Look, this isn't a sudden stroke of constitutionalism. This is simply expediency and delay. The problem is not that he's not selling his strategy. It's that he doesn't have a strategy. And that's the reason everybody, left, right, and center, has no idea what he's doing. He zigzagged left and right. He telegraphs he's going to strike, he does nothing. He calls on the Congress and then goes off and plays golf when his secretary of state had given a speech the day before with remarkable urgency and passion.
I think the real event that happened today is that he has McCain and Graham on his right who actually are demanding a strategy. The strategy is you use the strike to try to tilt the balance on the ground. You hit real targets. You hit them hard. And then at the same time you build up the opposition. Remember when we had the first reports of the chemical weapons attacks about three or four months ago, six months ago, the president said, well, now our calculus has changed, I'm sending weapons. Well, not a single rifle has reached the opposition.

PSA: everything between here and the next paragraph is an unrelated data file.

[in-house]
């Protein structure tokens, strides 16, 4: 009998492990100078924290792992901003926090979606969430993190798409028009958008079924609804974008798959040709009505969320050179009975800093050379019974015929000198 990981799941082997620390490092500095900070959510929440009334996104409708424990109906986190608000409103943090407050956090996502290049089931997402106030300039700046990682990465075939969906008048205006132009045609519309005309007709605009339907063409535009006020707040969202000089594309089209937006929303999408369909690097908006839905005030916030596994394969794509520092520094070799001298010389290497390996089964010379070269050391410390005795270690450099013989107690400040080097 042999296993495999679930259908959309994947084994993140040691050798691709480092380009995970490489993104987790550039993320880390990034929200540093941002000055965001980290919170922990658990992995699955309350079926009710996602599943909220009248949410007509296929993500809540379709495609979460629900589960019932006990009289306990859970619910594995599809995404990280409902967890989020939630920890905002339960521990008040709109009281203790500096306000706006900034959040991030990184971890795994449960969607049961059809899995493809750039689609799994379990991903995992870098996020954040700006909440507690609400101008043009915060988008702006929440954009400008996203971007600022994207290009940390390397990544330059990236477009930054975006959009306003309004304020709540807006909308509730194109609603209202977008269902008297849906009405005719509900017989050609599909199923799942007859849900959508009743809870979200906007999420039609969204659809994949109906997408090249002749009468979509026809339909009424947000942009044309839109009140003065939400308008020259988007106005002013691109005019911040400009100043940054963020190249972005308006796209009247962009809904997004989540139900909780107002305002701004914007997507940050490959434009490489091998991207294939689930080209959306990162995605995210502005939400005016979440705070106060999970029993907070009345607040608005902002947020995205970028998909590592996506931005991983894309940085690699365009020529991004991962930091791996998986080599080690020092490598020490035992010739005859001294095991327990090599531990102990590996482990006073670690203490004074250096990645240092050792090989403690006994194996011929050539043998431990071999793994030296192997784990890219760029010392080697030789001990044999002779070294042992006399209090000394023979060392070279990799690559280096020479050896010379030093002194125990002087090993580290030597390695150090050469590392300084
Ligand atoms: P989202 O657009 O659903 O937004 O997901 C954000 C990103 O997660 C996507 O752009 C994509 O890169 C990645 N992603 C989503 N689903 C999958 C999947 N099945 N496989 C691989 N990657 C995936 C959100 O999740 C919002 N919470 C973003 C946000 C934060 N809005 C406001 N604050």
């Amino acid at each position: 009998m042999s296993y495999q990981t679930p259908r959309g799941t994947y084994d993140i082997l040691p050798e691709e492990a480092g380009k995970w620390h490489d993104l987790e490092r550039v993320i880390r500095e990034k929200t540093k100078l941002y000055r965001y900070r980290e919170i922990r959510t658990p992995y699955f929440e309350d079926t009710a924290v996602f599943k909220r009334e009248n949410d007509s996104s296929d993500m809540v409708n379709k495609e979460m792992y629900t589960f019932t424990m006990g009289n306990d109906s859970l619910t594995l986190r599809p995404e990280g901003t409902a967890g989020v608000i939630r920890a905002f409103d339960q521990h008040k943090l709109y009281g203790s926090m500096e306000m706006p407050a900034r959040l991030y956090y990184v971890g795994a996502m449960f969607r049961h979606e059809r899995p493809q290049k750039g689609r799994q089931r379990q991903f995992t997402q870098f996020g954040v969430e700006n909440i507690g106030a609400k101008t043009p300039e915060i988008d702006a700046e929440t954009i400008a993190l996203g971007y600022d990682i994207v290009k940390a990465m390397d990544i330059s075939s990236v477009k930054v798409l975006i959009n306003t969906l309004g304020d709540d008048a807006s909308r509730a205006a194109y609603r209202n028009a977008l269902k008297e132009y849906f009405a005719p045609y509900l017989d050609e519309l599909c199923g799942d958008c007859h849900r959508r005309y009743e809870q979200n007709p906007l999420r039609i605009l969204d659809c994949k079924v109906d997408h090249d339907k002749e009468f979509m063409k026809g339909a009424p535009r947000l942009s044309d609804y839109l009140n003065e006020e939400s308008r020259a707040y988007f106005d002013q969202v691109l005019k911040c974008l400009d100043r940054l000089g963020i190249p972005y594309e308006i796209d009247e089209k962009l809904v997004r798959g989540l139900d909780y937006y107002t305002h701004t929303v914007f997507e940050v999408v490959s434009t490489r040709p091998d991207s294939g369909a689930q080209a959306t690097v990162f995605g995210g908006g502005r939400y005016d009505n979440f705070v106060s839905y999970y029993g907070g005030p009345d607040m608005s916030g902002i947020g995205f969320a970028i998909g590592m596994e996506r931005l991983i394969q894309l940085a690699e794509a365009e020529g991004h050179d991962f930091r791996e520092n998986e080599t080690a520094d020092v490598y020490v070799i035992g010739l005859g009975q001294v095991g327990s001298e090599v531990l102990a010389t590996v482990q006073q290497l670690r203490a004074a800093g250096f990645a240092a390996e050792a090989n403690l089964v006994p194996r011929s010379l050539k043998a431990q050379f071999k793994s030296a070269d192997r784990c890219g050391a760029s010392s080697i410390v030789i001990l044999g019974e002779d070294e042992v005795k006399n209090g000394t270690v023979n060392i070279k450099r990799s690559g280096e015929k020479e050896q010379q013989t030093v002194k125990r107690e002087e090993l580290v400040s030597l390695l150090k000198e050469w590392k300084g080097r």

So what I think McCain is saying -- McCain is it's the wrong -- Obama only wants to do a pinprick. It's not what I would do. It is the wrong strategy. But we cannot undercut him at this stage in the process, otherwise the U.S. is completely humiliated and events will be out of control. So he will support, and they think they want support from Obama for a real strike and real support for the opposition. If so, then we finally have a strategy. I'm not sure how hard and fast that promise is.
BREAM: Well, and a lot of folks see in the remarks the president made from the Rose Garden on Saturday, himself leaving a window, continually saying I do believe I have the authority to do this. So if Congress does vote no, does he go it alone?